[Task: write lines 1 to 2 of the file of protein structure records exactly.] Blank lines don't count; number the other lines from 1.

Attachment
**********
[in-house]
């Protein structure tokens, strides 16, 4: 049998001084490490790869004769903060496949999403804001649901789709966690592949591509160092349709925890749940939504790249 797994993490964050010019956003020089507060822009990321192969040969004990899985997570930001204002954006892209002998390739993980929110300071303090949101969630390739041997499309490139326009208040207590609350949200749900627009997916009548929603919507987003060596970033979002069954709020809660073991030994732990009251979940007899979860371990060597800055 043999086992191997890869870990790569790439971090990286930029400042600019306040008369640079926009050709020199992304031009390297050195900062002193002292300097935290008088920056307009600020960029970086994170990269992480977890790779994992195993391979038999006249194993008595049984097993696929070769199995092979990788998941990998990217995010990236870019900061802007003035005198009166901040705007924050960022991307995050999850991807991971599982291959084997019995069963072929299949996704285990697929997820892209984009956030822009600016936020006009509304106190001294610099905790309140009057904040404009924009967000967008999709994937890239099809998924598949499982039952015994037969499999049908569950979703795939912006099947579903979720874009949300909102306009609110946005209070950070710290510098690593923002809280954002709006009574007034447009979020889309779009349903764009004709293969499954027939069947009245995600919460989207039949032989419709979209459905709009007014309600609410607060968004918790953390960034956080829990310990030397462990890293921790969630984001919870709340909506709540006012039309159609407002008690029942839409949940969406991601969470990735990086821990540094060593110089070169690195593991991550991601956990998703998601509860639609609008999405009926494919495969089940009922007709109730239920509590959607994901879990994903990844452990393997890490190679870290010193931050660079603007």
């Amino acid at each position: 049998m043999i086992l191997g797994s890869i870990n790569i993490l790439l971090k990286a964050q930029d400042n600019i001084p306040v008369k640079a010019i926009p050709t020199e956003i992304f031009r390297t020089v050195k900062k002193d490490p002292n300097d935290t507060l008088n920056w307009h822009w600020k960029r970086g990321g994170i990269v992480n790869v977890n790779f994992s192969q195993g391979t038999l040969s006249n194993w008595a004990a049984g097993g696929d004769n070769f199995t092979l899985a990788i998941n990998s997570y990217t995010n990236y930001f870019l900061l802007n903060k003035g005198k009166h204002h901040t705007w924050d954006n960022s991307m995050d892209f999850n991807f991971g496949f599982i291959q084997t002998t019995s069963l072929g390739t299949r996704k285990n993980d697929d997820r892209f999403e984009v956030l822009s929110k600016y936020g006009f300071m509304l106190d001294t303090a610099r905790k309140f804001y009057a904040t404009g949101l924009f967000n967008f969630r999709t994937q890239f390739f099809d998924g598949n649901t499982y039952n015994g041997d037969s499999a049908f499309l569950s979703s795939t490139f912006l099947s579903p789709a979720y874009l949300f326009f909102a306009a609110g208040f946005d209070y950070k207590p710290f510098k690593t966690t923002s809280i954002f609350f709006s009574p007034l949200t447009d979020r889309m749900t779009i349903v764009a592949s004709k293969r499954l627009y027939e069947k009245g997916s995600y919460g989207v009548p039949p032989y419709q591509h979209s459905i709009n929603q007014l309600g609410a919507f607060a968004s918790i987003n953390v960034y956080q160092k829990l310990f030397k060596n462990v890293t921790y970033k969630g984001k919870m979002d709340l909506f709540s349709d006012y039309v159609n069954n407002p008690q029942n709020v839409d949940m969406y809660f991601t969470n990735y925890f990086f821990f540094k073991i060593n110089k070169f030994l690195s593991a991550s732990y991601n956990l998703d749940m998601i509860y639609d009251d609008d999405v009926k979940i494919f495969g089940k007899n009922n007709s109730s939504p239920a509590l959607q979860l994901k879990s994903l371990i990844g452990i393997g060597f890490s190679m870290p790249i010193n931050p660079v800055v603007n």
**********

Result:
[in-house]
């Protein structure tokens, strides 16, 4: 049998001084490490790869004769903060496949999403804001649901789709966690592949591509160092349709925890749940939504790249 797994993490964050010019956003020089507060822009990321192969040969004990899985997570930001204002954006892209002998390739993980929110300071303090949101969630390739041997499309490139326009208040207590609350949200749900627009997916009548929603919507987003060596970033979002069954709020809660073991030994732990009251979940007899979860371990060597800055 043999086992191997890869870990790569790439971090990286930029400042600019306040008369640079926009050709020199992304031009390297050195900062002193002292300097935290008088920056307009600020960029970086994170990269992480977890790779994992195993391979038999006249194993008595049984097993696929070769199995092979990788998941990998990217995010990236870019900061802007003035005198009166901040705007924050960022991307995050999850991807991971599982291959084997019995069963072929299949996704285990697929997820892209984009956030822009600016936020006009509304106190001294610099905790309140009057904040404009924009967000967008999709994937890239099809998924598949499982039952015994037969499999049908569950979703795939912006099947579903979720874009949300909102306009609110946005209070950070710290510098690593923002809280954002709006009574007034447009979020889309779009349903764009004709293969499954027939069947009245995600919460989207039949032989419709979209459905709009007014309600609410607060968004918790953390960034956080829990310990030397462990890293921790969630984001919870709340909506709540006012039309159609407002008690029942839409949940969406991601969470990735990086821990540094060593110089070169690195593991991550991601956990998703998601509860639609609008999405009926494919495969089940009922007709109730239920509590959607994901879990994903990844452990393997890490190679870290010193931050660079603007």